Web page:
Tuesday, July 22, 2008

A Southern Story

The Civil War in black and white.

He asked [Newspaper publisher W.T.] Anderson to help start a Christmas fund for the old soldiers. Anderson, said Pittman, "jumped all over it" and had an article written about Yopp's life and what he was trying to do for the soldiers' home.

They hoped to raise $100, Pittman said.

"The readers of The Telegraph just loved it. Schoolchildren were raising money, and churches, and before they knew it, they had $200."

The fund drive became an annual event, with the money presented to the veterans during a holiday program at the home. The Dec. 23, 1918, edition of The Telegraph ran a photo of Bill Yopp "playing Santa" and presenting a cake and other "goodies" to Thomas Yopp - and $175 to the home.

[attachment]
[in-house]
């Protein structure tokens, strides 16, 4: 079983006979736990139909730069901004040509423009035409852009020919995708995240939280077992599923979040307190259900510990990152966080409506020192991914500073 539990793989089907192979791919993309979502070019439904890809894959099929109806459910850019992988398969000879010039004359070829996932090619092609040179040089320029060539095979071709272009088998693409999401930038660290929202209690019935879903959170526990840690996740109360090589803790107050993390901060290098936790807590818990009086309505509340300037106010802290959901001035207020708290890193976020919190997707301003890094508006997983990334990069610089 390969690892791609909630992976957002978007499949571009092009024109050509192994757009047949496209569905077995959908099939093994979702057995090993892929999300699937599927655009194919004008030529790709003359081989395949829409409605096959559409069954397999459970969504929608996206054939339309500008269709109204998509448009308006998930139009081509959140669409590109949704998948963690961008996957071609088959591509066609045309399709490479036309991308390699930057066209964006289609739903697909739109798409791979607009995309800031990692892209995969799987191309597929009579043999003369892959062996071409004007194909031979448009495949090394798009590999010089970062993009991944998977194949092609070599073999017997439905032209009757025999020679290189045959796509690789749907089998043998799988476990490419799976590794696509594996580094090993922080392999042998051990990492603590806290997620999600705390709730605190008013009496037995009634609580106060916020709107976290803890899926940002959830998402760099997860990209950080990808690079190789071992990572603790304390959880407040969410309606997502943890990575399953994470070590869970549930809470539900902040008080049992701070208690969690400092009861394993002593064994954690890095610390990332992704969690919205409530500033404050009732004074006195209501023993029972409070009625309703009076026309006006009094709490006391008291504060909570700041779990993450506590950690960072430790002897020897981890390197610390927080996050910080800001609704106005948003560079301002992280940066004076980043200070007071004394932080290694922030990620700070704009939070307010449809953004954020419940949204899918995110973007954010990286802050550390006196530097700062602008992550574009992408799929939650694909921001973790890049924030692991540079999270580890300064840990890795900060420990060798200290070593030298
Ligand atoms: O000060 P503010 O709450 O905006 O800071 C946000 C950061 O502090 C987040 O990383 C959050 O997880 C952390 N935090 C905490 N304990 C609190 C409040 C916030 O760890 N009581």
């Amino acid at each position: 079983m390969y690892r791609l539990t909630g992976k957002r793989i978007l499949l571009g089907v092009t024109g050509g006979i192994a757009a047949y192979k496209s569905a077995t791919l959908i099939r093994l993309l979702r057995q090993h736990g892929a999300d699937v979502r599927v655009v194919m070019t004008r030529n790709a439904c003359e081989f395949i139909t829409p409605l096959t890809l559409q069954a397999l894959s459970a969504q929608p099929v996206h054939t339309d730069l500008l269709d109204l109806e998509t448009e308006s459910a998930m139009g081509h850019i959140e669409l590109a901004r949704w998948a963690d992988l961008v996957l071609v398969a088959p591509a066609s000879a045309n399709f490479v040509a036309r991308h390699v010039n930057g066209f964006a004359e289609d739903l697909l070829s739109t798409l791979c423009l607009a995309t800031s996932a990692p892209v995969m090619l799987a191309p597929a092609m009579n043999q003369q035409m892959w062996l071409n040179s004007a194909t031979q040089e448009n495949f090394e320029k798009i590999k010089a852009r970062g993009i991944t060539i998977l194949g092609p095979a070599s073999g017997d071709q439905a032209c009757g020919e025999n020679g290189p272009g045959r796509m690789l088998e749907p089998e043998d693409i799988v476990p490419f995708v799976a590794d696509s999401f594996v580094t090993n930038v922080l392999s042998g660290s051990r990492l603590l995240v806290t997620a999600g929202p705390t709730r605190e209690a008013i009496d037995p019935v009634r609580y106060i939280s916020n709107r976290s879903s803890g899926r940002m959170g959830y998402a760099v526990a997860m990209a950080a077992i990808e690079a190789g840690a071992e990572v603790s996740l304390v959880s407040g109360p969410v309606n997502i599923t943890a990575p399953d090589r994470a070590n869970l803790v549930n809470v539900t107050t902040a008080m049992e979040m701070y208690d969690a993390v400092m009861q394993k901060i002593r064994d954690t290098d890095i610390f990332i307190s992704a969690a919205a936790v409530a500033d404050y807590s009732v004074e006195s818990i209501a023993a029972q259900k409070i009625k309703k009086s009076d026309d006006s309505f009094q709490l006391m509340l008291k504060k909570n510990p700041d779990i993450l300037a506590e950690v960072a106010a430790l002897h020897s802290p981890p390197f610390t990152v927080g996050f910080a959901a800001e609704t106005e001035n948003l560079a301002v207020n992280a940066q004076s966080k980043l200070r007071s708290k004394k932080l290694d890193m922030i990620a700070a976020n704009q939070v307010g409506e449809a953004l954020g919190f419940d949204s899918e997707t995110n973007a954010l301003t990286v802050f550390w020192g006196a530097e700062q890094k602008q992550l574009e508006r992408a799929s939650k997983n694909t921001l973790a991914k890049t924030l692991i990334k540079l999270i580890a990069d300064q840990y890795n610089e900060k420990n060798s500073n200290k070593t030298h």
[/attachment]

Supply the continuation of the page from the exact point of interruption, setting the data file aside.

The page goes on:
Gov. Hugh Dorsey attended at least one of the programs and "took Bill under his wing," Pittman said.

The governor arranged for him to speak at the state Capitol to a group of influential politicians. Yopp convinced them to reinstate the pension in 1920.

Bill Yopp, the dynamic philanthropist on the newspaper staff, and Thomas Yopp, the impoverished veteran languishing in the institution, weren't brothers. They weren't even related. Bill was a former slave. Thomas, a Confederate captain, was his former owner and master.

Nice to see a modern newspaper tell the story.